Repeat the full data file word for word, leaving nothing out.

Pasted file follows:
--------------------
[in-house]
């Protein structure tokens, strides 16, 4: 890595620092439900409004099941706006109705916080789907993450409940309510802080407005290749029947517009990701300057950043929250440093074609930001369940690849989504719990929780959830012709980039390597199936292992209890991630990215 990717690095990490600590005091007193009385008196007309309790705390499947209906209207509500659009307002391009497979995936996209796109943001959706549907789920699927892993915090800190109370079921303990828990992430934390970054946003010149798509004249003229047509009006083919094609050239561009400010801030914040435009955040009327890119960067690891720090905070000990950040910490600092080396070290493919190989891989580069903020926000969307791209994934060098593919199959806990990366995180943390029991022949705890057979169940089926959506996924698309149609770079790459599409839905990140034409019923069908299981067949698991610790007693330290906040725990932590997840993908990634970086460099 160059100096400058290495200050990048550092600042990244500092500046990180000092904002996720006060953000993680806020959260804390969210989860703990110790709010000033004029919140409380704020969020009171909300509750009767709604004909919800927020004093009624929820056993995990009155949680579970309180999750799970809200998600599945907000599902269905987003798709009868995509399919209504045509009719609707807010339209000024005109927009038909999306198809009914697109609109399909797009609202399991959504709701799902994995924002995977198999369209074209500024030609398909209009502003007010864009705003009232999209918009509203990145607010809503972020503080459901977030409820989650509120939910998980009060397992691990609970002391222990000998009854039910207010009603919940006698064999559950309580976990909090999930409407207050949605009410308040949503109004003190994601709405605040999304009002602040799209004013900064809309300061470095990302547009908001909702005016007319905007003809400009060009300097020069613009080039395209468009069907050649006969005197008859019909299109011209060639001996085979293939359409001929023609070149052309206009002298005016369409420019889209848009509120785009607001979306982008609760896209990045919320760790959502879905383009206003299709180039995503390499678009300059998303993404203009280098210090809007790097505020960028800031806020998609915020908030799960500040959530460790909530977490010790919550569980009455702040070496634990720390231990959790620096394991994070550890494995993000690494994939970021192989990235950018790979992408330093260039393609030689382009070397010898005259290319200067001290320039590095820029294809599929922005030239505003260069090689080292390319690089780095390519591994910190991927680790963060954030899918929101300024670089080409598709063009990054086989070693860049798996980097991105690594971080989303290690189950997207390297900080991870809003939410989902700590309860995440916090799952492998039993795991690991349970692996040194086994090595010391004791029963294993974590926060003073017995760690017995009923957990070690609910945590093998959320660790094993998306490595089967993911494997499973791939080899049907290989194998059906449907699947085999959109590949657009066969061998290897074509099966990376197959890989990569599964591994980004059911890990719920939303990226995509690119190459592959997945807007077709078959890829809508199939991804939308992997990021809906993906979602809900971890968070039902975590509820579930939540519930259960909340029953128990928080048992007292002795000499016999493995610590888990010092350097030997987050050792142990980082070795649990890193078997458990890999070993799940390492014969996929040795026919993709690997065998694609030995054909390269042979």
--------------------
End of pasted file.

[in-house]
């Protein structure tokens, strides 16, 4: 890595620092439900409004099941706006109705916080789907993450409940309510802080407005290749029947517009990701300057950043929250440093074609930001369940690849989504719990929780959830012709980039390597199936292992209890991630990215 990717690095990490600590005091007193009385008196007309309790705390499947209906209207509500659009307002391009497979995936996209796109943001959706549907789920699927892993915090800190109370079921303990828990992430934390970054946003010149798509004249003229047509009006083919094609050239561009400010801030914040435009955040009327890119960067690891720090905070000990950040910490600092080396070290493919190989891989580069903020926000969307791209994934060098593919199959806990990366995180943390029991022949705890057979169940089926959506996924698309149609770079790459599409839905990140034409019923069908299981067949698991610790007693330290906040725990932590997840993908990634970086460099 160059100096400058290495200050990048550092600042990244500092500046990180000092904002996720006060953000993680806020959260804390969210989860703990110790709010000033004029919140409380704020969020009171909300509750009767709604004909919800927020004093009624929820056993995990009155949680579970309180999750799970809200998600599945907000599902269905987003798709009868995509399919209504045509009719609707807010339209000024005109927009038909999306198809009914697109609109399909797009609202399991959504709701799902994995924002995977198999369209074209500024030609398909209009502003007010864009705003009232999209918009509203990145607010809503972020503080459901977030409820989650509120939910998980009060397992691990609970002391222990000998009854039910207010009603919940006698064999559950309580976990909090999930409407207050949605009410308040949503109004003190994601709405605040999304009002602040799209004013900064809309300061470095990302547009908001909702005016007319905007003809400009060009300097020069613009080039395209468009069907050649006969005197008859019909299109011209060639001996085979293939359409001929023609070149052309206009002298005016369409420019889209848009509120785009607001979306982008609760896209990045919320760790959502879905383009206003299709180039995503390499678009300059998303993404203009280098210090809007790097505020960028800031806020998609915020908030799960500040959530460790909530977490010790919550569980009455702040070496634990720390231990959790620096394991994070550890494995993000690494994939970021192989990235950018790979992408330093260039393609030689382009070397010898005259290319200067001290320039590095820029294809599929922005030239505003260069090689080292390319690089780095390519591994910190991927680790963060954030899918929101300024670089080409598709063009990054086989070693860049798996980097991105690594971080989303290690189950997207390297900080991870809003939410989902700590309860995440916090799952492998039993795991690991349970692996040194086994090595010391004791029963294993974590926060003073017995760690017995009923957990070690609910945590093998959320660790094993998306490595089967993911494997499973791939080899049907290989194998059906449907699947085999959109590949657009066969061998290897074509099966990376197959890989990569599964591994980004059911890990719920939303990226995509690119190459592959997945807007077709078959890829809508199939991804939308992997990021809906993906979602809900971890968070039902975590509820579930939540519930259960909340029953128990928080048992007292002795000499016999493995610590888990010092350097030997987050050792142990980082070795649990890193078997458990890999070993799940390492014969996929040795026919993709690997065998694609030995054909390269042979």